When I look around a room, I see lines – or at least, I feel them.
What I mean is, the edges of furniture and frames don’t stop at the corners. They continue across the room, like straight spiderwebs, intersecting other lines and piercing various objects.
This makes it very easy to notice when things are lined up, and when they aren’t.
In my own space, you may see me adjusting a chair’s position, or pushing a book’s spine until it’s flush with the others. This clears cobwebs of connection, reducing my visual clutter.
In someone else’s space, I can easily resist, because such adjustments aren’t compulsive – only calming. One exception is to stabilize an object that’s precariously balanced, since I can visually measure the distance from its center of gravity to the edge where it may fall.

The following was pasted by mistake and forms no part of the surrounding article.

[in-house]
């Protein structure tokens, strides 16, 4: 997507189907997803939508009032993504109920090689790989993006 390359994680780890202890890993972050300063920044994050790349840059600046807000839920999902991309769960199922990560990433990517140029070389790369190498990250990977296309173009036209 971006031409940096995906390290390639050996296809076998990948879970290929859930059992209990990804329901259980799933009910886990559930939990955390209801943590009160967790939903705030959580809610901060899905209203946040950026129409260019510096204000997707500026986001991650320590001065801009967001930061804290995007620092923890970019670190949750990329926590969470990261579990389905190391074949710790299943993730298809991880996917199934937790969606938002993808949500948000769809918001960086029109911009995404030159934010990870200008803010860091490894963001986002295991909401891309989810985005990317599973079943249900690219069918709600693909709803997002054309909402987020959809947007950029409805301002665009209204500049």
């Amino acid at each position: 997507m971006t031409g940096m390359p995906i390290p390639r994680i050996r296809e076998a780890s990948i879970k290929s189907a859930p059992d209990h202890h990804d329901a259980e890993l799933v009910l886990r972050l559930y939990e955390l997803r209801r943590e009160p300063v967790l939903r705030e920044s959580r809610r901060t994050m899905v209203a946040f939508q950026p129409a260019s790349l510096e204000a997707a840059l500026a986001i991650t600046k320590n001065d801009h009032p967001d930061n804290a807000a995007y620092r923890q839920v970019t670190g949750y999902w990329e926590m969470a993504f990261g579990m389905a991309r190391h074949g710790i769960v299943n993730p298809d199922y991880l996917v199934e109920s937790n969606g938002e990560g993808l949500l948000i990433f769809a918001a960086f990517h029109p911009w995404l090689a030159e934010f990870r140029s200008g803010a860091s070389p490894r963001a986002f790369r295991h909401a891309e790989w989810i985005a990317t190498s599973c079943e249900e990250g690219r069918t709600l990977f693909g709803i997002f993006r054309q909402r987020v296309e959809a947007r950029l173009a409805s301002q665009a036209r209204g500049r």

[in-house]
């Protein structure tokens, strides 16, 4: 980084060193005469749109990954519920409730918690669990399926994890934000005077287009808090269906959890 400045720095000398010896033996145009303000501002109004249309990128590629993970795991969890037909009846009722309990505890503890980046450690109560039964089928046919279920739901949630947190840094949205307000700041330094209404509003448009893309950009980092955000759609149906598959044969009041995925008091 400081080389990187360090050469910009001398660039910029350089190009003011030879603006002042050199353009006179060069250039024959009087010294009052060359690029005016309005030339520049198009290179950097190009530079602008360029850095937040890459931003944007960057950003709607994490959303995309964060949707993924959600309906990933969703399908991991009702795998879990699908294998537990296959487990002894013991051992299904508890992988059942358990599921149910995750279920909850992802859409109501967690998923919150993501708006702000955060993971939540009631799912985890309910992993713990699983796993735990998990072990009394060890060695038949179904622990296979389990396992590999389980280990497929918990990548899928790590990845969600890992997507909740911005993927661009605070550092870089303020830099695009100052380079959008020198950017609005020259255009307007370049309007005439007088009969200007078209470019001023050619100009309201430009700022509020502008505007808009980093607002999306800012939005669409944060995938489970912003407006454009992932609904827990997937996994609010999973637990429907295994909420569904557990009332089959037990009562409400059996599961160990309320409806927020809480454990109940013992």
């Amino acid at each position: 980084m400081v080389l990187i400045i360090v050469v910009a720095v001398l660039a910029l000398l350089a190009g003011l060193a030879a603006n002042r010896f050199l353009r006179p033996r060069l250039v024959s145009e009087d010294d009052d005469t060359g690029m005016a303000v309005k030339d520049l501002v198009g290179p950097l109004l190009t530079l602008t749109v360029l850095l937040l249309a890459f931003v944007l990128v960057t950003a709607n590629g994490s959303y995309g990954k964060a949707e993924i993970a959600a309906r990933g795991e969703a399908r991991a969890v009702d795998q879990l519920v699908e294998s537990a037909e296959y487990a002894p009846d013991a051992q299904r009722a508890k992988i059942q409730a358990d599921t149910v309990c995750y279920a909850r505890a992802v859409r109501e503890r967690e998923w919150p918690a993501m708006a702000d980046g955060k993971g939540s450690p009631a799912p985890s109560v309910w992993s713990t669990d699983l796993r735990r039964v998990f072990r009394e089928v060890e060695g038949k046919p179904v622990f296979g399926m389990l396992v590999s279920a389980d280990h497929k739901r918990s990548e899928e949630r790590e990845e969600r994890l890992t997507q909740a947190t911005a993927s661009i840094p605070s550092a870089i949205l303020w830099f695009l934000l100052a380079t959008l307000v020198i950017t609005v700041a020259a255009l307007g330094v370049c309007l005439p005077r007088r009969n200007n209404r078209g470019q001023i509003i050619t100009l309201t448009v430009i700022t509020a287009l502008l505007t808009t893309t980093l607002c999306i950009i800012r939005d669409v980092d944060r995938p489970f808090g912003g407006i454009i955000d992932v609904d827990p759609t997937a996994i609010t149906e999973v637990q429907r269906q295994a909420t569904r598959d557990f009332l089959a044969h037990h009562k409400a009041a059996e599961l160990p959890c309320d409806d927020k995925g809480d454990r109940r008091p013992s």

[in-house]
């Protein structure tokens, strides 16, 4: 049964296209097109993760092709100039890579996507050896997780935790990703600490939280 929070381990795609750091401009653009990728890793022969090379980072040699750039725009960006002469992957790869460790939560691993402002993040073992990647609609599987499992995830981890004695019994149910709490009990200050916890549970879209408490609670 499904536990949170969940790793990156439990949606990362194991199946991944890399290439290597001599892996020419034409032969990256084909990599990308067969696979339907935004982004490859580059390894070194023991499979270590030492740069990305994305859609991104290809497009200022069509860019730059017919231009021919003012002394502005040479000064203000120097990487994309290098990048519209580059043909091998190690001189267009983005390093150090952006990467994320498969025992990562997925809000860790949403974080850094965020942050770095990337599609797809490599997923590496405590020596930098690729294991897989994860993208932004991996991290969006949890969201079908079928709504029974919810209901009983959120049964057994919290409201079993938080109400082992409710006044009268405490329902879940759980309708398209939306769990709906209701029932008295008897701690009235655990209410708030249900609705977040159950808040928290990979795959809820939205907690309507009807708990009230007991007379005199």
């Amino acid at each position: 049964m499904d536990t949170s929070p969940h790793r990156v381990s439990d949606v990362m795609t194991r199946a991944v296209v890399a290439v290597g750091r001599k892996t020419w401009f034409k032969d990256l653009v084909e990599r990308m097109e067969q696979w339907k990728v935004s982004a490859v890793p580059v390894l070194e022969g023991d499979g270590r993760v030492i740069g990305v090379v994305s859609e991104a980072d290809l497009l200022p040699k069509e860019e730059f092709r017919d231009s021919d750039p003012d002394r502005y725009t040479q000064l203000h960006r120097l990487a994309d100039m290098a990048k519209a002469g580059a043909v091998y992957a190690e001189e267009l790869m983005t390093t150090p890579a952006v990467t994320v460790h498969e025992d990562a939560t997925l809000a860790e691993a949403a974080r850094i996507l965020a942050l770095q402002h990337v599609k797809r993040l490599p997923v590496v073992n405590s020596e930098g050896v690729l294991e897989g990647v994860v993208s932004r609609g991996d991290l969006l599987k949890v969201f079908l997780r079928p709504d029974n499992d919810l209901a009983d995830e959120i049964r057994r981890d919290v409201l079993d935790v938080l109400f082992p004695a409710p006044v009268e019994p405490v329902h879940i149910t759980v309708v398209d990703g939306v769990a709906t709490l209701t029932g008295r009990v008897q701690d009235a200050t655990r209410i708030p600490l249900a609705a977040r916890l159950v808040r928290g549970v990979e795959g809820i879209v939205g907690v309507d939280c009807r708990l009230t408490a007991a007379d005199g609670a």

If I miss sarcasm, or forget to make a face, or run out of energy to make a decision, I’m not saying the lines in the room are to blame – but they do contribute. Spatial awareness, like sensory and social awareness, takes up space in my brain.